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If you are a lucky owner of an ultra wide angle lens, you know that the world is so different when you look at it through a lens like this. Further still, it’s a lot different from what you imagined it to look like.
Many photographers who are planning to buy an ultra wide angle glass think that their photos—irrespective of the subject and composition—will come out looking really awesome just because of the fact that they are using an ultra wide angle. Click click and that’s it, right?
This is exactly where the paradox of ultra wide angle lenses pops up, making photographers realize that it’s not as easy as they thought. Let’s talk about it and find out all do’s and dont’s when it comes to how to use ultra wide angle lenses.
Perfect image sharpness is the ultimate thing that all photographers long for. Some day you get to understand that—even when you have mastered all composition, light and color, and post-processing techniques—it all comes down to how sharp your photos are.
Soft photographs aren’t exactly what clients are looking for these days and this is why you should try to achieve extreme sharpness in all of your shots. These 10 tips that we are sharing with you below will help you understand what’s wrong with your pictures and learn how to take tack sharp photos.
Currently we see a trend where so many people who were used to shooting with either Nikons or Canons would like to change their camera brand. However, if you are a professional photographer and have a lot of gear, it would be difficult to change all your lenses at once. This is why so many Nikon and Canon users are wondering whether they can use their lenses on a camera made by the other brand.
The short answer to this question is yes, you can use an adapter and shoot with Nikon lenses on a Canon DSLRs but not the other way around. Why is that?
Every photographer who strives after perfection understands the importance of practicing daily and constantly improving their photography. But if you take it really seriously, in about a year or so the time that I like to call a slow-down phase comes. This is the moment when your photos just remain on the same level of quality irrespective of how much you practice or do to improve.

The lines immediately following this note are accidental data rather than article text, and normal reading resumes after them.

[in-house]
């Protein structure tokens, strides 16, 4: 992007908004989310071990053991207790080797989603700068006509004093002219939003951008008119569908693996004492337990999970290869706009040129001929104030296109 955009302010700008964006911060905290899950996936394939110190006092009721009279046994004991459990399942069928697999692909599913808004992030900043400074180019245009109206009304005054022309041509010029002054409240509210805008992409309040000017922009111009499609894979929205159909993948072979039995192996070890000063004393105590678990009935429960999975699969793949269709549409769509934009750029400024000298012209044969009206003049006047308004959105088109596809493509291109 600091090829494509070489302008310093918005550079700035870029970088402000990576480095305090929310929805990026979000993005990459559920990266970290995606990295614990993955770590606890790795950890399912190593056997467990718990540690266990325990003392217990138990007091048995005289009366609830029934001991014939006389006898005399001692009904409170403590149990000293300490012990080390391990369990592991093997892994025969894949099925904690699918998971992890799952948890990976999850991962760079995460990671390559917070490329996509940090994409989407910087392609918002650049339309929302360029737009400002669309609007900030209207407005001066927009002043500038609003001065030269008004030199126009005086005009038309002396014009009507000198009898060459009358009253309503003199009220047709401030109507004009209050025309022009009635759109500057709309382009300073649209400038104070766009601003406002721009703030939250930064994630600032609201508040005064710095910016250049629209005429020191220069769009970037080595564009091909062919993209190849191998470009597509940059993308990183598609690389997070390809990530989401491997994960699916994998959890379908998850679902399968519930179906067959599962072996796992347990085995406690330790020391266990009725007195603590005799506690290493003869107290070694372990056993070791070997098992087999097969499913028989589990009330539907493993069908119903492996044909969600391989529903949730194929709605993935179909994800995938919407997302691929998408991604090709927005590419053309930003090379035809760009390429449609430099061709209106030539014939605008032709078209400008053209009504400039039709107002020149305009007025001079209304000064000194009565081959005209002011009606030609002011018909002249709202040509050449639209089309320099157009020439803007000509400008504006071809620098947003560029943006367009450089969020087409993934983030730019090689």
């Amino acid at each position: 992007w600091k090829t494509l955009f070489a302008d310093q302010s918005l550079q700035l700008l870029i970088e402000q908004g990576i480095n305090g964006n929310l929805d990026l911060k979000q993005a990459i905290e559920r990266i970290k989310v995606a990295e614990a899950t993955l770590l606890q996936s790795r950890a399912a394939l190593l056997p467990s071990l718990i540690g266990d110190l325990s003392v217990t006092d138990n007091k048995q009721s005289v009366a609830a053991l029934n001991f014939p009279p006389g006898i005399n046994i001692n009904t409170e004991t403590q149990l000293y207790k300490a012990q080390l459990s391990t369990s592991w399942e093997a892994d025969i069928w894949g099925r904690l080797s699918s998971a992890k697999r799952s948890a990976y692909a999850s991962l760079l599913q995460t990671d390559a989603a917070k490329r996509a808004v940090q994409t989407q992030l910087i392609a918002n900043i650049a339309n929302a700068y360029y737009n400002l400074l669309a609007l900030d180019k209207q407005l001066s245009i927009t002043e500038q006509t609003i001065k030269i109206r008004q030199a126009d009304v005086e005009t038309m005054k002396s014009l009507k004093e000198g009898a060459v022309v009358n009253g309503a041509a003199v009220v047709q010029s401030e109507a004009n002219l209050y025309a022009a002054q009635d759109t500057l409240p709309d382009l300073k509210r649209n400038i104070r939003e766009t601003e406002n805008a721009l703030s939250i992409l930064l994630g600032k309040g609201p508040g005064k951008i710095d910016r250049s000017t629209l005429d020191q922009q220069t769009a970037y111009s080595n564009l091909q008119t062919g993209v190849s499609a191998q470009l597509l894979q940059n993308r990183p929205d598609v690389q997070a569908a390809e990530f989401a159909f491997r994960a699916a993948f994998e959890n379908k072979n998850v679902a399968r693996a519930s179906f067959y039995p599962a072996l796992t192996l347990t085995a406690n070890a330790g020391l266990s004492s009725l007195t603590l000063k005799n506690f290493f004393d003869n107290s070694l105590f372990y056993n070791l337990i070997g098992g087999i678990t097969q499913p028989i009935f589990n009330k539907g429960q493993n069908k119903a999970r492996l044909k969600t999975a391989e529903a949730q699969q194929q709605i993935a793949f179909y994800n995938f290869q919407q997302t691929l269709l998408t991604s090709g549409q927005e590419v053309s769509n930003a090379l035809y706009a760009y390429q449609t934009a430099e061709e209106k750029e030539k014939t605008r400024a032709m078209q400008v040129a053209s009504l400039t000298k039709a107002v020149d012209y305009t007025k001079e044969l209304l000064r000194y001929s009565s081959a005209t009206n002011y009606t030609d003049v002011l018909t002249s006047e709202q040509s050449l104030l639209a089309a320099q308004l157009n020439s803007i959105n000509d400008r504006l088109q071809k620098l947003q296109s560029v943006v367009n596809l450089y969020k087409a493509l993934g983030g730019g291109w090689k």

This is a pretty common phenomenon and usually it’s about making a leap from amateur to professional photography. And as a matter of course, professional photography requires you to know many advanced techniques that you can’t really learn through trial and error and may need some guiding to understand.
One of these techniques is color contrast and it’s about grasping the relationships between colors as well as learning to combine them and make them stand out in order to make your photos more powerful.
KeepSnap was made for independent photographers who like taking photos of people and would like to turn their passion into earnings. You only need to sign up, print off your business cards, go out to take photos of people and give them your cards, and then upload the photos to KeepSnap. Customers will enter your gallery and purchase the shots they like priced at $0.99 to $19.99 for a picture.
Previously we mentioned that the best and easiest way to earn with KeepSnap is by covering events. That's why we are going to publish monthly infographics with event lists in the most popular cities for KeepSnap photographers. This month we'll tell you about events in New York, London, Los Angeles, and Chicago. Just pick out the event you like, get your camera, and set out on a photohunt.
In the world of mobile photography, iPhone cameras tend to lead the way in terms of image quality, sharpness, and colors for almost a decade since iPhone 1 was released in 2007. And though we make photos using our mobile phones almost daily—and most often we shoot using an iPhone—we don't really have the slightest notion about the focal length (or its 35mm equivalent) of the iPhone's lens and the size of the phone camera's sensor. Let's find it out.
Jaime Pavon Aviles is a 31-year-old Ecuadorian fashion and editorial photographer. He has worked with a great many acknowledged Ecuador’s companies and his photos were published by various brands and magazines from Mexico, Costa Rica, Spain, Argentina, and Colombia. Among his clients are Ford, Nestea, Halls, Movistar, Axe, Ecuador’s government, and so on.
Jaime has been taking photos for life for over 11 years, but in future he’d like to devote himself only to giving photography workshops and performing photography exhibitions of his work. Be sure to check out his Instagram account with daily new updates.